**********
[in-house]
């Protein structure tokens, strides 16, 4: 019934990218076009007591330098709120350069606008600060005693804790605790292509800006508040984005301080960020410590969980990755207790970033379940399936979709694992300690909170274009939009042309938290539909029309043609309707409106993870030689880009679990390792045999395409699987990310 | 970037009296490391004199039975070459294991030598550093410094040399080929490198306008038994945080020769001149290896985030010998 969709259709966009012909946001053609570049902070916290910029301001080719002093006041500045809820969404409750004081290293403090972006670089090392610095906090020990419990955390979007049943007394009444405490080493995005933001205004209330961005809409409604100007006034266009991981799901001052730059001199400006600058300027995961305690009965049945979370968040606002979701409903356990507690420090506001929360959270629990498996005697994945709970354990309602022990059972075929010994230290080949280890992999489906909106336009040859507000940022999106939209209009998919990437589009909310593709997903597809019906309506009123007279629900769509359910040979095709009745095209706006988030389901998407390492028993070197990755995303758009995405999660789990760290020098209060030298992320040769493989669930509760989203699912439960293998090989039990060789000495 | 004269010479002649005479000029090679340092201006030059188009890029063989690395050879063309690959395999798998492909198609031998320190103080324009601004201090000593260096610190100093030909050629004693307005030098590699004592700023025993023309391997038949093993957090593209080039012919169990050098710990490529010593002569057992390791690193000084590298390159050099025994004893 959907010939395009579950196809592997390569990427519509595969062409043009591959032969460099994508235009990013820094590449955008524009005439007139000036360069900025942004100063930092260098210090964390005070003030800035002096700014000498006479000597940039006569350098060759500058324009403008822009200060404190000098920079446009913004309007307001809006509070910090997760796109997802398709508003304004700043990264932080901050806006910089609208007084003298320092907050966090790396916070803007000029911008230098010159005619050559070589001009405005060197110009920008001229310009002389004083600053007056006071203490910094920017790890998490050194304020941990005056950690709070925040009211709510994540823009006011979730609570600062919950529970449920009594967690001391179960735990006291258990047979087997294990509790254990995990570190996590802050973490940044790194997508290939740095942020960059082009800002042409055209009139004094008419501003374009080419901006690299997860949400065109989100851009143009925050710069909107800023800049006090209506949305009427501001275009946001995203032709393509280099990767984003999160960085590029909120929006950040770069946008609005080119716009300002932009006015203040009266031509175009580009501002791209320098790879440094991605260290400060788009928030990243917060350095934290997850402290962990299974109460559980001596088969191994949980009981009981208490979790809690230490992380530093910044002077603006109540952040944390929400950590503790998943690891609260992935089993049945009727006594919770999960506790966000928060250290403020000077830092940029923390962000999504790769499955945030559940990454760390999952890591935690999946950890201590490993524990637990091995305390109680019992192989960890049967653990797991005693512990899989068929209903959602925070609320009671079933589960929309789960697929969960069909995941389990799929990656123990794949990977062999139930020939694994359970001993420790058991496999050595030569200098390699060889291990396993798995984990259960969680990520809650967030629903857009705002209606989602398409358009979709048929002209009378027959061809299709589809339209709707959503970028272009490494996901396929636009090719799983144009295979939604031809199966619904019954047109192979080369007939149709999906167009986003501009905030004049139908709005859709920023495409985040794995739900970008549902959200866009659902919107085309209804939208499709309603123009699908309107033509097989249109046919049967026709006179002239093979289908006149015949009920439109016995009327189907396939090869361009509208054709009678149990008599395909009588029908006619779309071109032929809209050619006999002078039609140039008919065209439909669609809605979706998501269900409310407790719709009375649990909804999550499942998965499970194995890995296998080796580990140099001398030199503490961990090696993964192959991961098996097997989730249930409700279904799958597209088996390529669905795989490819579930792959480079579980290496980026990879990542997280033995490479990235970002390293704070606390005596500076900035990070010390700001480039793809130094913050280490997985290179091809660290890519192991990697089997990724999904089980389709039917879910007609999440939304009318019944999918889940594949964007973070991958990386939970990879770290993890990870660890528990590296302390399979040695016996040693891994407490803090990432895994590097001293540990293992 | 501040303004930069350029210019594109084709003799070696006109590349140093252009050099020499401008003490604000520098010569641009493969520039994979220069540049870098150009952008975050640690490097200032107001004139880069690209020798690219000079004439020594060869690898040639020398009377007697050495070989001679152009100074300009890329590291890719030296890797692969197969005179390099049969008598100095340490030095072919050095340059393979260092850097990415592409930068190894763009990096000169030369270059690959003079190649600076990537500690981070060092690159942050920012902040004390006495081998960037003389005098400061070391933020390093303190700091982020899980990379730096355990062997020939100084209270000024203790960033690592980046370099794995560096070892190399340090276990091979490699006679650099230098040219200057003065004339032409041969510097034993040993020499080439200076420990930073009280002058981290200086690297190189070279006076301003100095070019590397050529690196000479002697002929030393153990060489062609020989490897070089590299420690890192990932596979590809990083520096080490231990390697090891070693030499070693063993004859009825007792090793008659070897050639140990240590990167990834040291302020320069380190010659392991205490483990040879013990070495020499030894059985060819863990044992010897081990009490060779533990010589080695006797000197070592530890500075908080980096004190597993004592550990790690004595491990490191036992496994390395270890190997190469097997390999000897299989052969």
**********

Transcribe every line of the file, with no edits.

[in-house]
């Protein structure tokens, strides 16, 4: 019934990218076009007591330098709120350069606008600060005693804790605790292509800006508040984005301080960020410590969980990755207790970033379940399936979709694992300690909170274009939009042309938290539909029309043609309707409106993870030689880009679990390792045999395409699987990310 | 970037009296490391004199039975070459294991030598550093410094040399080929490198306008038994945080020769001149290896985030010998 969709259709966009012909946001053609570049902070916290910029301001080719002093006041500045809820969404409750004081290293403090972006670089090392610095906090020990419990955390979007049943007394009444405490080493995005933001205004209330961005809409409604100007006034266009991981799901001052730059001199400006600058300027995961305690009965049945979370968040606002979701409903356990507690420090506001929360959270629990498996005697994945709970354990309602022990059972075929010994230290080949280890992999489906909106336009040859507000940022999106939209209009998919990437589009909310593709997903597809019906309506009123007279629900769509359910040979095709009745095209706006988030389901998407390492028993070197990755995303758009995405999660789990760290020098209060030298992320040769493989669930509760989203699912439960293998090989039990060789000495 | 004269010479002649005479000029090679340092201006030059188009890029063989690395050879063309690959395999798998492909198609031998320190103080324009601004201090000593260096610190100093030909050629004693307005030098590699004592700023025993023309391997038949093993957090593209080039012919169990050098710990490529010593002569057992390791690193000084590298390159050099025994004893 959907010939395009579950196809592997390569990427519509595969062409043009591959032969460099994508235009990013820094590449955008524009005439007139000036360069900025942004100063930092260098210090964390005070003030800035002096700014000498006479000597940039006569350098060759500058324009403008822009200060404190000098920079446009913004309007307001809006509070910090997760796109997802398709508003304004700043990264932080901050806006910089609208007084003298320092907050966090790396916070803007000029911008230098010159005619050559070589001009405005060197110009920008001229310009002389004083600053007056006071203490910094920017790890998490050194304020941990005056950690709070925040009211709510994540823009006011979730609570600062919950529970449920009594967690001391179960735990006291258990047979087997294990509790254990995990570190996590802050973490940044790194997508290939740095942020960059082009800002042409055209009139004094008419501003374009080419901006690299997860949400065109989100851009143009925050710069909107800023800049006090209506949305009427501001275009946001995203032709393509280099990767984003999160960085590029909120929006950040770069946008609005080119716009300002932009006015203040009266031509175009580009501002791209320098790879440094991605260290400060788009928030990243917060350095934290997850402290962990299974109460559980001596088969191994949980009981009981208490979790809690230490992380530093910044002077603006109540952040944390929400950590503790998943690891609260992935089993049945009727006594919770999960506790966000928060250290403020000077830092940029923390962000999504790769499955945030559940990454760390999952890591935690999946950890201590490993524990637990091995305390109680019992192989960890049967653990797991005693512990899989068929209903959602925070609320009671079933589960929309789960697929969960069909995941389990799929990656123990794949990977062999139930020939694994359970001993420790058991496999050595030569200098390699060889291990396993798995984990259960969680990520809650967030629903857009705002209606989602398409358009979709048929002209009378027959061809299709589809339209709707959503970028272009490494996901396929636009090719799983144009295979939604031809199966619904019954047109192979080369007939149709999906167009986003501009905030004049139908709005859709920023495409985040794995739900970008549902959200866009659902919107085309209804939208499709309603123009699908309107033509097989249109046919049967026709006179002239093979289908006149015949009920439109016995009327189907396939090869361009509208054709009678149990008599395909009588029908006619779309071109032929809209050619006999002078039609140039008919065209439909669609809605979706998501269900409310407790719709009375649990909804999550499942998965499970194995890995296998080796580990140099001398030199503490961990090696993964192959991961098996097997989730249930409700279904799958597209088996390529669905795989490819579930792959480079579980290496980026990879990542997280033995490479990235970002390293704070606390005596500076900035990070010390700001480039793809130094913050280490997985290179091809660290890519192991990697089997990724999904089980389709039917879910007609999440939304009318019944999918889940594949964007973070991958990386939970990879770290993890990870660890528990590296302390399979040695016996040693891994407490803090990432895994590097001293540990293992 | 501040303004930069350029210019594109084709003799070696006109590349140093252009050099020499401008003490604000520098010569641009493969520039994979220069540049870098150009952008975050640690490097200032107001004139880069690209020798690219000079004439020594060869690898040639020398009377007697050495070989001679152009100074300009890329590291890719030296890797692969197969005179390099049969008598100095340490030095072919050095340059393979260092850097990415592409930068190894763009990096000169030369270059690959003079190649600076990537500690981070060092690159942050920012902040004390006495081998960037003389005098400061070391933020390093303190700091982020899980990379730096355990062997020939100084209270000024203790960033690592980046370099794995560096070892190399340090276990091979490699006679650099230098040219200057003065004339032409041969510097034993040993020499080439200076420990930073009280002058981290200086690297190189070279006076301003100095070019590397050529690196000479002697002929030393153990060489062609020989490897070089590299420690890192990932596979590809990083520096080490231990390697090891070693030499070693063993004859009825007792090793008659070897050639140990240590990167990834040291302020320069380190010659392991205490483990040879013990070495020499030894059985060819863990044992010897081990009490060779533990010589080695006797000197070592530890500075908080980096004190597993004592550990790690004595491990490191036992496994390395270890190997190469097997390999000897299989052969």